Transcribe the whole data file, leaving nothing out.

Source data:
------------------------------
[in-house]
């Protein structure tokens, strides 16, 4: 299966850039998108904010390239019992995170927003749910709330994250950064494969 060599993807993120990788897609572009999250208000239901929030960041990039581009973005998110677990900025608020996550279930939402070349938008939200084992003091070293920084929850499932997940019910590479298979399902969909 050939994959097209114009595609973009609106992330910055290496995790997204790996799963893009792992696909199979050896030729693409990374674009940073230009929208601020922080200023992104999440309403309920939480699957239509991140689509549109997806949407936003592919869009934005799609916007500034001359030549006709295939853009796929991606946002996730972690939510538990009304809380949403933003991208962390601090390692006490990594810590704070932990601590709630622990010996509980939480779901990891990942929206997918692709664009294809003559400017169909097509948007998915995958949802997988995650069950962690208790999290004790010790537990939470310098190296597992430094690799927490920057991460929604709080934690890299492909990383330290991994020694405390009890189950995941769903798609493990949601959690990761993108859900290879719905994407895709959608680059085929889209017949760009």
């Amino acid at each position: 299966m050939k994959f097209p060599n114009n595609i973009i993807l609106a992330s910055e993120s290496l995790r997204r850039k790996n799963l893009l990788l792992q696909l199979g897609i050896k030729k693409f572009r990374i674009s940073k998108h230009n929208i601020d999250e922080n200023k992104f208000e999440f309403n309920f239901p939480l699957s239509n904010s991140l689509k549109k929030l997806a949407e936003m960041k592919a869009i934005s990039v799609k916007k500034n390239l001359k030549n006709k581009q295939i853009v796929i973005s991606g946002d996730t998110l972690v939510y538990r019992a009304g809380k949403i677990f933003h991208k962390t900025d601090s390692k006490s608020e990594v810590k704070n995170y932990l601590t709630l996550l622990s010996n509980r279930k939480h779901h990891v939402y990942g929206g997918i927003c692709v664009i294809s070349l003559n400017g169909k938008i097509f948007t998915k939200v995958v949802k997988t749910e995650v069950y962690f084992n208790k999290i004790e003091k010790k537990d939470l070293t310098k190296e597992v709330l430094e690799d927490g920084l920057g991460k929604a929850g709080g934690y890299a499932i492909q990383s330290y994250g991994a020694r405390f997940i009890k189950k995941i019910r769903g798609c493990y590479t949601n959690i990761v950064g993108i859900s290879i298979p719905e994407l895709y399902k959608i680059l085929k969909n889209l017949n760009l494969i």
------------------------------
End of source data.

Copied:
[in-house]
């Protein structure tokens, strides 16, 4: 299966850039998108904010390239019992995170927003749910709330994250950064494969 060599993807993120990788897609572009999250208000239901929030960041990039581009973005998110677990900025608020996550279930939402070349938008939200084992003091070293920084929850499932997940019910590479298979399902969909 050939994959097209114009595609973009609106992330910055290496995790997204790996799963893009792992696909199979050896030729693409990374674009940073230009929208601020922080200023992104999440309403309920939480699957239509991140689509549109997806949407936003592919869009934005799609916007500034001359030549006709295939853009796929991606946002996730972690939510538990009304809380949403933003991208962390601090390692006490990594810590704070932990601590709630622990010996509980939480779901990891990942929206997918692709664009294809003559400017169909097509948007998915995958949802997988995650069950962690208790999290004790010790537990939470310098190296597992430094690799927490920057991460929604709080934690890299492909990383330290991994020694405390009890189950995941769903798609493990949601959690990761993108859900290879719905994407895709959608680059085929889209017949760009």
């Amino acid at each position: 299966m050939k994959f097209p060599n114009n595609i973009i993807l609106a992330s910055e993120s290496l995790r997204r850039k790996n799963l893009l990788l792992q696909l199979g897609i050896k030729k693409f572009r990374i674009s940073k998108h230009n929208i601020d999250e922080n200023k992104f208000e999440f309403n309920f239901p939480l699957s239509n904010s991140l689509k549109k929030l997806a949407e936003m960041k592919a869009i934005s990039v799609k916007k500034n390239l001359k030549n006709k581009q295939i853009v796929i973005s991606g946002d996730t998110l972690v939510y538990r019992a009304g809380k949403i677990f933003h991208k962390t900025d601090s390692k006490s608020e990594v810590k704070n995170y932990l601590t709630l996550l622990s010996n509980r279930k939480h779901h990891v939402y990942g929206g997918i927003c692709v664009i294809s070349l003559n400017g169909k938008i097509f948007t998915k939200v995958v949802k997988t749910e995650v069950y962690f084992n208790k999290i004790e003091k010790k537990d939470l070293t310098k190296e597992v709330l430094e690799d927490g920084l920057g991460k929604a929850g709080g934690y890299a499932i492909q990383s330290y994250g991994a020694r405390f997940i009890k189950k995941i019910r769903g798609c493990y590479t949601n959690i990761v950064g993108i859900s290879i298979p719905e994407l895709y399902k959608i680059l085929k969909n889209l017949n760009l494969i």